in the light of a cloudless day.

While on her dying pillow she read through the book of Job, and derived
from its hallowed counsels much divine support and comfort. While
contemplating the sufferings of that godly man, her own trials dwindled
away, and she lost sight of her own anguish in the deeper woes, of another.
Often did she ask, as she remembered what others had endured and thought
what trials some had experienced,--

  "Shall I be carried to the skies
    On flowery beds of ease,
  While others fought to win the prize,
    And sailed through bloody seas?"

Sometimes she wondered why she should be thus early taken away. She had
left home and friends to labor for God in a heathen land; and why at the
very onset he should call her to the grave, she could not understand. The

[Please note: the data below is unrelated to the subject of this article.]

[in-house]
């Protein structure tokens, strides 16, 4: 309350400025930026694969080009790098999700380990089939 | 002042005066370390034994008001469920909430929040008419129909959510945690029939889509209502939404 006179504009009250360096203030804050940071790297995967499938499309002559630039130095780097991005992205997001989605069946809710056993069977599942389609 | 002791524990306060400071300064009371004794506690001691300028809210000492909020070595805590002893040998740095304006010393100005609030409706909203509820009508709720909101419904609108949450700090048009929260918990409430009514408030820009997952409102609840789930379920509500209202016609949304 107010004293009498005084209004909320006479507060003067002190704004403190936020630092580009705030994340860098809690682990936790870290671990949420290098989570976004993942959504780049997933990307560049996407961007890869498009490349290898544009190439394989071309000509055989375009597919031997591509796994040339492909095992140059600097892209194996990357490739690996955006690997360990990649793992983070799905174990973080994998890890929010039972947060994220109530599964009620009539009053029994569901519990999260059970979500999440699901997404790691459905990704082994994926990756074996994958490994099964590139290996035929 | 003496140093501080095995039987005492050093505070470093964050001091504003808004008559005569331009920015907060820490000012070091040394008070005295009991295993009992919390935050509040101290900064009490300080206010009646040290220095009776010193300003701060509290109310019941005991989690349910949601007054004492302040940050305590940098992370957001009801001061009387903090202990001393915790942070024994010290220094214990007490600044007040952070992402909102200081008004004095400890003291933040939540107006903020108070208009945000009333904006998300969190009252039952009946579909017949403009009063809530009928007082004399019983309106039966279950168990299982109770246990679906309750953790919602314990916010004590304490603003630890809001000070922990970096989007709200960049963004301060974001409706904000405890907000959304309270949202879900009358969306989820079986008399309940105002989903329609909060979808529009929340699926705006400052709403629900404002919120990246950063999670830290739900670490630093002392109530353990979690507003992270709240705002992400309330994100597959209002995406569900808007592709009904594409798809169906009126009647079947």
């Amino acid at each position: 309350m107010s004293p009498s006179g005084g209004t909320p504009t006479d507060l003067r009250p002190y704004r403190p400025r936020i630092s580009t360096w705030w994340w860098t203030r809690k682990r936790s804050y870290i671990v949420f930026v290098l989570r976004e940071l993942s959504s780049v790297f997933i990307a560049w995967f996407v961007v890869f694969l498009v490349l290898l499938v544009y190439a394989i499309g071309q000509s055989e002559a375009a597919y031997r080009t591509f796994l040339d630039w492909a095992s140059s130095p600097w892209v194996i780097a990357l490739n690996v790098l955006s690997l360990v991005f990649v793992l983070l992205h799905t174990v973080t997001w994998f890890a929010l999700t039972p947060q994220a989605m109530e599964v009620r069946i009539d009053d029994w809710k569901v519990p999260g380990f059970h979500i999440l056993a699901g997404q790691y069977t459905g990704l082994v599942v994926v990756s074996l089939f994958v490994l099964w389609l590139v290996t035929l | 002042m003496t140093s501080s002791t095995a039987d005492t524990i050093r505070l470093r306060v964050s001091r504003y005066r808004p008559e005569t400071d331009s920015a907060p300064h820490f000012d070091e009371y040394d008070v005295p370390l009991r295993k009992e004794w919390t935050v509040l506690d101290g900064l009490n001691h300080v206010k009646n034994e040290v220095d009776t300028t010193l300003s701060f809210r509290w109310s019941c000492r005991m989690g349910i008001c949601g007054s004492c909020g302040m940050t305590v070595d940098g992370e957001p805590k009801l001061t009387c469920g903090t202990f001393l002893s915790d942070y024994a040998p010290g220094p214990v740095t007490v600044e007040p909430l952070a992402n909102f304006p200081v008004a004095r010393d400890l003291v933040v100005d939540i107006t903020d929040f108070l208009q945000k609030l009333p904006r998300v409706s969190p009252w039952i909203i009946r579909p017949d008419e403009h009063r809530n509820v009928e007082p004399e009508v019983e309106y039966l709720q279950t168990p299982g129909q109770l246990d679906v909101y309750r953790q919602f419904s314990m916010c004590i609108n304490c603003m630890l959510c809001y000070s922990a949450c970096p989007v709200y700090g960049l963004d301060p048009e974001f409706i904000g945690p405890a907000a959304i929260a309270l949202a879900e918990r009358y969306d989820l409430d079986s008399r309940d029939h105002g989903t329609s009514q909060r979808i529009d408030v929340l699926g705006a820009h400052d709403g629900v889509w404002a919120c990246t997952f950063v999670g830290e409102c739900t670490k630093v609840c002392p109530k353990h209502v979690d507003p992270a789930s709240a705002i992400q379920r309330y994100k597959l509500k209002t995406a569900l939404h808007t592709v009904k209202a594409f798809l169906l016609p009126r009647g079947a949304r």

great desire of her heart was to be the humble instrument in the conversion
of sinners. She wished to win souls to Christ--to turn the attention of the
dying heathen to the saving cross. Hence, when she found that, ere her work
had fairly commenced, she was to be summoned away to her reward, torn from
the arms of her husband, and removed beyond the province of toil, she
failed to read the purpose of her Maker. All was gloom, and in calm
submission she bowed her head to the coming storm. What was dark now she
hoped to understand when the secrets of all hearts are known, and trusted
that God was able to glorify himself as much in her death as in her life.

During her sickness she gave expression to the feelings of her heart, and